The Köppen climate classification system categorizes climate zones throughout the world based on local vegetation. Wladimir Köppen, a German botanist and climatologist, first developed this system at the end of the 19th century, basing it on the earlier biome research conducted by scientists. These scientists learned that vegetation and climate are intricately linked. The vegetation that grows in a region is dependent on the temperature and precipitation there, which are two key factors of climate. Areas with more rainfall and higher temperatures contain more forests while regions with less rainfall tend to be deserts. The Köppen climate classification system has been enhanced and modified several times since it was first published.

The system divides the world into five climate zones based on criteria, usually temperature, which allows for different vegetation growth. Köppen’s map used different colors and shades to represent the different climate zones of the world. While most of the zones are organized based on the temperature of a region, Zone B focuses on the aridity of a region. The zones are as follows:

Zone A: tropical or equatorial zone (represented by blue colors on most maps)

Zone B: arid or dry zone (represented by red, pink, and orange colors on most maps)

Zone C: warm/mild temperate zone (represented by green colors on most maps)

Zone D: continental zone (represented by purple, violet, and light blue colors on most maps)

Zone E: polar zone (represented by gray colors on most maps)

Each zone is further subdivided based on temperature or dryness. For example, Zone A has three subdivisions: Zone Af has no dry season, Zone Am has a short dry season, and Zone Aw has a winter dry season. Zone B is divided into categories related to regions such as hot, arid deserts (Zone BWh); cold, arid deserts (Zone BWk); hot, arid steppes (Zone BSh); and cold, arid steppes (Zone BSk). Climate zones C and D are broken into categories based on when the dry seasons occur in the zones, as well as the coldness of the summer or the warmth of the winter. Zone E climates are separated into tundra regions (Zone ET) or snow and ice regions (Zone EF). Additionally, some modern revisions to the system include a sixth region, known as Zone H. This represents a highland climate located at mountainous elevations.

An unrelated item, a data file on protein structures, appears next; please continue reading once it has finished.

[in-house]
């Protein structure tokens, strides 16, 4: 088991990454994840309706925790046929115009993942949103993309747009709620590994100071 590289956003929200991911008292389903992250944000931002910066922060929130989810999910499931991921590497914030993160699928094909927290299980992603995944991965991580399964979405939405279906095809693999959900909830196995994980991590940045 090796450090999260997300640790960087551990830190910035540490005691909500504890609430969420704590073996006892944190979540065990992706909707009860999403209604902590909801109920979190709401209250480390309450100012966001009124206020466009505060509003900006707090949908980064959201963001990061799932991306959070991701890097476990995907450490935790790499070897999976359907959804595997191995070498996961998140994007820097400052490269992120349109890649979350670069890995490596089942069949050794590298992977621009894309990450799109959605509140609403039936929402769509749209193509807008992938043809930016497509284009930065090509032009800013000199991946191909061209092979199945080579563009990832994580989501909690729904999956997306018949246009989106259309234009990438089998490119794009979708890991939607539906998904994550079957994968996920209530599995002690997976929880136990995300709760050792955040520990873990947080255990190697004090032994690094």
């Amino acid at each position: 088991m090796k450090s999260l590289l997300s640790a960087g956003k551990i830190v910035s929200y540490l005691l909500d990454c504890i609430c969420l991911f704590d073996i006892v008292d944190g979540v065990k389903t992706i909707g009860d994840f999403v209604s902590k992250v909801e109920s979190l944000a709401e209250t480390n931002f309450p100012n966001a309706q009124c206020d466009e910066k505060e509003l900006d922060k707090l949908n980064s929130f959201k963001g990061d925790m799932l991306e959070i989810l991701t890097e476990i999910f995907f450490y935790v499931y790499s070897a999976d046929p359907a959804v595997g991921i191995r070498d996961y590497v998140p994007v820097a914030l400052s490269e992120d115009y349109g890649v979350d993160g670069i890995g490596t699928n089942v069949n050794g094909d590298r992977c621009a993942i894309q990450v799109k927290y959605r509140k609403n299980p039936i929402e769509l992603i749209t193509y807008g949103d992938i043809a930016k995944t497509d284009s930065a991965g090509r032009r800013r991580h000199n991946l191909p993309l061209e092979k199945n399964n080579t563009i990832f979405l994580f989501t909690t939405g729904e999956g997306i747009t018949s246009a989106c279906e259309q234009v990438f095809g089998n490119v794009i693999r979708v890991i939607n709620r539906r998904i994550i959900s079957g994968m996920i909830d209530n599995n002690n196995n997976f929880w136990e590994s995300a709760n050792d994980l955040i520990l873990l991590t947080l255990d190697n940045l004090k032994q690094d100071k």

Köppen’s classification maps are still used by scientists and climatologists to this day. Although he published his first map in the early 1900s, Köppen continued to update it until his death in 1940. Subsequent climatologists, including Rudolf Geiger, updated versions of this map, which often include Geiger’s name as well. At the time of writing, a recent revision to this map was published in 2018.

 

Köppen Climate Classification System

The Köppen-Geiger system uses colors and shades to classify the world into five climate zones based on criteria like temperature, which allows for different vegetation growth.

arid
Adjective

dry.

aridity
Noun

insufficient rainfall levels for agriculture

botanist
Noun

person who studies plants.

climate
Noun

all weather conditions for a given location over a period of time.

climatologist
Noun

person who studies long-term patterns in weather.

continental
Adjective

of, relating to, or characteristic of a continent

Noun

area of land that receives no more than 25 centimeters (10 inches) of precipitation a year.

polar
Adjective

having to do with the North and/or South Pole.

Noun

all forms in which water falls to Earth from the atmosphere.

Noun

dry, flat grassland with no trees and a cool climate.

Noun

degree of hotness or coldness measured by a thermometer with a numerical scale.

tundra
Noun

cold, treeless region in Arctic and Antarctic climates.

vegetation
Noun

all the plant life of a specific place.

Wladimir Koppen
Noun

(1846-1940) Russian-German geographer and climatologist.